Now, one of these teams will continue its incredible journey to the Stanley Cup. The other, sadly, will see its magical quest fall just short.

There is little to be gleaned from the regular season as to which team will prevail. The clubs met twice in October and New Jersey won both games, 3-0  shootout and 2-1 in a shootout. The 3-0 game featured backup goalies Johan Hedberg and Jonathan Bernier -- 3-0.
Much like Kings coach Darryl Sutter, Devils coach Peter DeBoer has had the luxury in the postseason of rolling four lines that are all aggressive on the forecheck. DeBoer has juggled his lines after losses, but the only major lineup change he made was after Game 3 against the Rangers, when he inserted a healthy Jacob Josefson to center the third line.

The Devils' attack starts with Zach Parise and Ilya Kovalchuk, who are playing on separate lines after spending most of the season together. Kovalchuk leads the Devils with 18 points in the playoffs, while Parise has 14.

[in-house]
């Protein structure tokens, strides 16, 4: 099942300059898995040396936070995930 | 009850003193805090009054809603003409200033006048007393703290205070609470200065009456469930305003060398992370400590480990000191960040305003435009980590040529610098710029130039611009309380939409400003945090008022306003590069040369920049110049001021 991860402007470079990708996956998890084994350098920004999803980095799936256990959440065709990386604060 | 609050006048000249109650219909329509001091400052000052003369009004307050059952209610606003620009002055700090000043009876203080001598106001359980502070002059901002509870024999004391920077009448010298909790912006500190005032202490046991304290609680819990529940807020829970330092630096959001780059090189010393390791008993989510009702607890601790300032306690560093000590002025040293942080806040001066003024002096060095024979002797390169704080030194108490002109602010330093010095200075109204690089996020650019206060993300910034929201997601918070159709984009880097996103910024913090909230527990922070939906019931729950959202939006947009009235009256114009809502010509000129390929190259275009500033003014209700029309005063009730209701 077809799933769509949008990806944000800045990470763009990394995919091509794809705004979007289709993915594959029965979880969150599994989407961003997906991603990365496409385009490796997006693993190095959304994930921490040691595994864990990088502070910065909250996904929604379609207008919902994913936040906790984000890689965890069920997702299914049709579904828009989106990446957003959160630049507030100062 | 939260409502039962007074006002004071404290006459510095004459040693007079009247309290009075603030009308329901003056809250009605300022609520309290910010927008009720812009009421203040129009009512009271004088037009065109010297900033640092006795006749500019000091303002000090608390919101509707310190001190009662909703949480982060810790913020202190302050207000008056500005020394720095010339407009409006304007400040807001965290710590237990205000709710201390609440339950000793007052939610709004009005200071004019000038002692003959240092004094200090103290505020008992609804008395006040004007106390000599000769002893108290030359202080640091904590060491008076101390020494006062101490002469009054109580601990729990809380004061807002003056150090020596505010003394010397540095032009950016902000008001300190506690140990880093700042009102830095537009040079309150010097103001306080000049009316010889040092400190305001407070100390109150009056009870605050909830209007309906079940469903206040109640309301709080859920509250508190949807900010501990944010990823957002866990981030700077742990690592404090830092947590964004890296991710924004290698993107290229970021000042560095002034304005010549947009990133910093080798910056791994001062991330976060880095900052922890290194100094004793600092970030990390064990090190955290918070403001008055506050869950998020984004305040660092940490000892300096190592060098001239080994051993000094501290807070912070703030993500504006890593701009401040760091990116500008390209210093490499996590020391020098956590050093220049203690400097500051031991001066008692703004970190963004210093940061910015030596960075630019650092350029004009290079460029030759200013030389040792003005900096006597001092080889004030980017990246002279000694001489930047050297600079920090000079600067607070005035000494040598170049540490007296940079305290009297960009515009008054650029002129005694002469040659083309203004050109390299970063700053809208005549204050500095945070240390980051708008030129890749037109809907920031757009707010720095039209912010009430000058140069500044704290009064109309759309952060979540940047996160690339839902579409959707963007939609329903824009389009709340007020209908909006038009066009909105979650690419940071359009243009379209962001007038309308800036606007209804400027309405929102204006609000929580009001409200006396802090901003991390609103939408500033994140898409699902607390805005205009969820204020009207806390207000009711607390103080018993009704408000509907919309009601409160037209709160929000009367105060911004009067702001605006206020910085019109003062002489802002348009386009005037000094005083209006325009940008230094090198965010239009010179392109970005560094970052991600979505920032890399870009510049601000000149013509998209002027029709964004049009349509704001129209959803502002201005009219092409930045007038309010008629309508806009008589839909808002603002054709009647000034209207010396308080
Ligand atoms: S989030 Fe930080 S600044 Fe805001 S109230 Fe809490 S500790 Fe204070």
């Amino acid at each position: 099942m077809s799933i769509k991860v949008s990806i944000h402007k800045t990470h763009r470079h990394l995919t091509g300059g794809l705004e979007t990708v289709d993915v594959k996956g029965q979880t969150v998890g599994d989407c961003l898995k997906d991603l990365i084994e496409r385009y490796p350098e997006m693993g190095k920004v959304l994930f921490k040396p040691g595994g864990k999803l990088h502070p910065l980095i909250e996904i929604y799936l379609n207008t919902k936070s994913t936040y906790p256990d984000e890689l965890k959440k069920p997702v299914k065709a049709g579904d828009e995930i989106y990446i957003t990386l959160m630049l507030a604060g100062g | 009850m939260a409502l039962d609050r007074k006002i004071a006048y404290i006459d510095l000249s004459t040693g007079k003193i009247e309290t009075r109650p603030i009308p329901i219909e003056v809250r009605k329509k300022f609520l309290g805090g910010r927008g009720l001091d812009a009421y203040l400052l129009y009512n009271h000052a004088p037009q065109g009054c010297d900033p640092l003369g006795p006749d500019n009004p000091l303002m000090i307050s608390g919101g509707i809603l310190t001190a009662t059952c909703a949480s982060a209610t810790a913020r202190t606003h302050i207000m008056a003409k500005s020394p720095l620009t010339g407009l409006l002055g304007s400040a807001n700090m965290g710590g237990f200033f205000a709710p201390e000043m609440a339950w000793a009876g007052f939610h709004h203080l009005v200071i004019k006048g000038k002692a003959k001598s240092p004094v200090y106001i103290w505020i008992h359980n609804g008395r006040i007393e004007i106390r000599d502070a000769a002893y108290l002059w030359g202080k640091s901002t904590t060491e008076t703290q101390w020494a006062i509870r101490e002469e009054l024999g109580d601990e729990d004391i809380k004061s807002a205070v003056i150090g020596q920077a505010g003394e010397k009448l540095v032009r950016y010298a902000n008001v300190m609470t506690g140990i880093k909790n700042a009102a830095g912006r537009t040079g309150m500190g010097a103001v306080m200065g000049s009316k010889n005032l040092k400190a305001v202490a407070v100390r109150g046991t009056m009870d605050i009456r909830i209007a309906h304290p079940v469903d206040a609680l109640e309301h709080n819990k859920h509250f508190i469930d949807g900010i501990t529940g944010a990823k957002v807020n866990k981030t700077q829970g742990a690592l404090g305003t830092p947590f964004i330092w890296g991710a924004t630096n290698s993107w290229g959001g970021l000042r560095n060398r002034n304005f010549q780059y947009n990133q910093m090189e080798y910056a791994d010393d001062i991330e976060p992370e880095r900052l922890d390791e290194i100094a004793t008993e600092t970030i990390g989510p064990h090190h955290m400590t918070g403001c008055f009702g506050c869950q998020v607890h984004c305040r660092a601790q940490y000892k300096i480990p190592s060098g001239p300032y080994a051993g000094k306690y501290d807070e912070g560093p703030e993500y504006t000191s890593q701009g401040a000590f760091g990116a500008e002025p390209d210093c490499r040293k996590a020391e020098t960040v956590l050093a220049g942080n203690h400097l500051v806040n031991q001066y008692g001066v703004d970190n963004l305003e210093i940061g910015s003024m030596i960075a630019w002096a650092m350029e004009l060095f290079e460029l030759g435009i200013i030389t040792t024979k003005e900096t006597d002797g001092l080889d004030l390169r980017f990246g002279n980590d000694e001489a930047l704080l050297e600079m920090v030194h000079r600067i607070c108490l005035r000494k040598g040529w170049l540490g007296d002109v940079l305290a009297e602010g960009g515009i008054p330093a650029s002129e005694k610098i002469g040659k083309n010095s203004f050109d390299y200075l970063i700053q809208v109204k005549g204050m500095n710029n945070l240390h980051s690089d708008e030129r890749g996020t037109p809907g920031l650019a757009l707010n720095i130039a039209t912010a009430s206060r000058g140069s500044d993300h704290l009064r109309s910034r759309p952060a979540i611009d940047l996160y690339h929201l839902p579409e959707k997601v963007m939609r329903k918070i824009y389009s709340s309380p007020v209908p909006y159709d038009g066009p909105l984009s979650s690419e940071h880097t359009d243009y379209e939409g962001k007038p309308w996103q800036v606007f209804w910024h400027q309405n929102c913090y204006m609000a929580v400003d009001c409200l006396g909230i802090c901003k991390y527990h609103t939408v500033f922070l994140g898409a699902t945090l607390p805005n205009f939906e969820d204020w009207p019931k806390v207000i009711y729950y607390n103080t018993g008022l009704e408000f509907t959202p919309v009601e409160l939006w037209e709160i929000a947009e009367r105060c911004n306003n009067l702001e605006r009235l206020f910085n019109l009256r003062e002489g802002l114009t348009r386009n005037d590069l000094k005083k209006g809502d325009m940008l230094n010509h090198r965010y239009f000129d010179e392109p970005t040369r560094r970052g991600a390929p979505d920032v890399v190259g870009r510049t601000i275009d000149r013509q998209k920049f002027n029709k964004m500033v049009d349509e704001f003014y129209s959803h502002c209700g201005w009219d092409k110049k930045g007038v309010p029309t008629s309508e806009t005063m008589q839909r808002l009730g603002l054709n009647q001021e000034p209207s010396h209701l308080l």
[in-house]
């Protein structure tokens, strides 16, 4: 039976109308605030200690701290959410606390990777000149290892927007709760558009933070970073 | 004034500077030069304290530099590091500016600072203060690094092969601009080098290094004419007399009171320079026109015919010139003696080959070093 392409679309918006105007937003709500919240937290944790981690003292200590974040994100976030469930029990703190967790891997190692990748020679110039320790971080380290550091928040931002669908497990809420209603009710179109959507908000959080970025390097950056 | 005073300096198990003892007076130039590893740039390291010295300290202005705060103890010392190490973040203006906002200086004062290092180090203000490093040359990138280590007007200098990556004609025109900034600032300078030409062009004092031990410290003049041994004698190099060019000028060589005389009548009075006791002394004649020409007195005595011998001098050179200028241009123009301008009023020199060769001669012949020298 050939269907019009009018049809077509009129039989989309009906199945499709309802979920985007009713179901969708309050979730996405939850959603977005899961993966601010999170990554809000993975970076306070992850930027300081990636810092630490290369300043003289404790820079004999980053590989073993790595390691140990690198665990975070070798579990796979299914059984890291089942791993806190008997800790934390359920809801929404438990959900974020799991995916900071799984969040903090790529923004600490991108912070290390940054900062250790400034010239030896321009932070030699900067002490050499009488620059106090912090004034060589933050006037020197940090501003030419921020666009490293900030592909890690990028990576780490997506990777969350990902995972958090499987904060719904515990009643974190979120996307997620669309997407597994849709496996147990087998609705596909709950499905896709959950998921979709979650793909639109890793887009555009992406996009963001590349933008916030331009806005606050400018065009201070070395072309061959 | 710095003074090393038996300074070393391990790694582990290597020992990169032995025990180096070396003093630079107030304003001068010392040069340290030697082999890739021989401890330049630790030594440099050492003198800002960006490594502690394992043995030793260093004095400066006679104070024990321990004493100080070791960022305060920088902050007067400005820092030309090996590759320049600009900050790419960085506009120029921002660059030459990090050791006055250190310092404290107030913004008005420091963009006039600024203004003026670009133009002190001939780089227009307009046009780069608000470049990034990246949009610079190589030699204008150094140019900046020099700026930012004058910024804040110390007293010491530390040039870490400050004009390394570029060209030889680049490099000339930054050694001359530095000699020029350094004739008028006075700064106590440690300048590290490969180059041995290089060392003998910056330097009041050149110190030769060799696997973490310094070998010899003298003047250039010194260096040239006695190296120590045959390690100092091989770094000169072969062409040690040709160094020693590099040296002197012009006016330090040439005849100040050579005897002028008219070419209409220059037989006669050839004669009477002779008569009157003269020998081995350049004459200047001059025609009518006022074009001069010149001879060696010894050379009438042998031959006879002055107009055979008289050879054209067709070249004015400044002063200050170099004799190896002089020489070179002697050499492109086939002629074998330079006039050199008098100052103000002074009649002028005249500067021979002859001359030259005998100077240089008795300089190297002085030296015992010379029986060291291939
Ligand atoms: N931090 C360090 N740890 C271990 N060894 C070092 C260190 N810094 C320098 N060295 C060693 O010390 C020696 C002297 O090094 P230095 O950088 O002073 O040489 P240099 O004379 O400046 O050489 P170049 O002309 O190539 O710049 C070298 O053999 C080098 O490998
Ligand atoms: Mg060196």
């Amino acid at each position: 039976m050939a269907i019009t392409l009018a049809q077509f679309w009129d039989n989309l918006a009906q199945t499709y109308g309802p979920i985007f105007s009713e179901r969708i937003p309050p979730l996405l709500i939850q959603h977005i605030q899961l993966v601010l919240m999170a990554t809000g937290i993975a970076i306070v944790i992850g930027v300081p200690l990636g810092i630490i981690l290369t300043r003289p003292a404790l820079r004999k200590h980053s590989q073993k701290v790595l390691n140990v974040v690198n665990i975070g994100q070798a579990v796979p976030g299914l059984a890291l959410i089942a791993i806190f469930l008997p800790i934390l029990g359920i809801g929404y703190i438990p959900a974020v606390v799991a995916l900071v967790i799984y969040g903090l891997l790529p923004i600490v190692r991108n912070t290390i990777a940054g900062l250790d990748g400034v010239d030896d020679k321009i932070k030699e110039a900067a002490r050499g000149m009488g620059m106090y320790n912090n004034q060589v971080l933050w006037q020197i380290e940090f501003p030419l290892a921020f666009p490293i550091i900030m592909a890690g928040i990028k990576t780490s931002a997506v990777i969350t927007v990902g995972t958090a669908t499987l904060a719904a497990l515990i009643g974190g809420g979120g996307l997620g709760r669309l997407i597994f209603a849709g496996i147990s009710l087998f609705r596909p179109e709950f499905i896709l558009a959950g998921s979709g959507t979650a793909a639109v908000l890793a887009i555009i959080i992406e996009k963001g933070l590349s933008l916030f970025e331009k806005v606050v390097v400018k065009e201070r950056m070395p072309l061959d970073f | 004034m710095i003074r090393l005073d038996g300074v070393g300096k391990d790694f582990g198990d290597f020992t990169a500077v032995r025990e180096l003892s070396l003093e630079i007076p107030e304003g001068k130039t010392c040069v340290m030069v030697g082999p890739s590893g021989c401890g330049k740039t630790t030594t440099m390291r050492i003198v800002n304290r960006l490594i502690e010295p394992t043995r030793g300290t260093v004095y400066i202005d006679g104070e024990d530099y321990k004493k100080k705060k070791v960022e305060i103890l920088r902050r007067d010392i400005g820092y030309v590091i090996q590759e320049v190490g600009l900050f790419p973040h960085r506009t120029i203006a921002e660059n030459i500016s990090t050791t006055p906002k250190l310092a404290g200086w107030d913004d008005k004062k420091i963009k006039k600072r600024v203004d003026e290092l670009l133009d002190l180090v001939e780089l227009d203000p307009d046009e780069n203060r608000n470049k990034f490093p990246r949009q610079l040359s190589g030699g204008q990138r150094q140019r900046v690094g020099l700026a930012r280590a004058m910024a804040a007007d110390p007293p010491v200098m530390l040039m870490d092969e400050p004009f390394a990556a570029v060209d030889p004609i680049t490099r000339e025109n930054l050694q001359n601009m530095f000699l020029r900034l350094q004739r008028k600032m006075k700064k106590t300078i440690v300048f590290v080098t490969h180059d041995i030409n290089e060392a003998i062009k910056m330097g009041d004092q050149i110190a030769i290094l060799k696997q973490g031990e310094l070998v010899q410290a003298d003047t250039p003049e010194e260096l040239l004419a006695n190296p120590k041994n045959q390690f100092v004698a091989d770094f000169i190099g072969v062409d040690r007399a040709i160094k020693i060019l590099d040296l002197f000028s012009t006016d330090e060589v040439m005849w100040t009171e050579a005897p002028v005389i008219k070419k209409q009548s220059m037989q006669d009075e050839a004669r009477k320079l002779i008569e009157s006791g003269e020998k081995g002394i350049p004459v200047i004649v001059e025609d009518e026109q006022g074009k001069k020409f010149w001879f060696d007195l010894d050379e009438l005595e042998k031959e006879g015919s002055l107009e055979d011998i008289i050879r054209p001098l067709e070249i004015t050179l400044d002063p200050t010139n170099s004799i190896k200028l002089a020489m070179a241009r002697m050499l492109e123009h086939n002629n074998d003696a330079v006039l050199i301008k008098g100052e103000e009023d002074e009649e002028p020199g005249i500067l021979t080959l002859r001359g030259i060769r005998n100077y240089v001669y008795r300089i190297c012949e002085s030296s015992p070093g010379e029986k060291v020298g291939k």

Travis Zajac, the top-line center between Parise and Dainius Zubrus, looks fresh and is playing probably better than expected considering he skated in only 15 regular-season games due to an Achilles injury.

Patrik Elias has struggled to find his scoring touch in the playoffs after putting up 78 points in the regular season, but he has been effective as a center and left wing on the second line.

DeBoer is able to roll his lines because of the atypical play of his fourth line. Stephen Gionta, Ryan Carter and Steve Bernier made up a big piece of the Devils' puzzle in their series win against the Rangers because they were able to keep up the attack and the pressure. Carter had a goal in Game 5 and another in Game 6.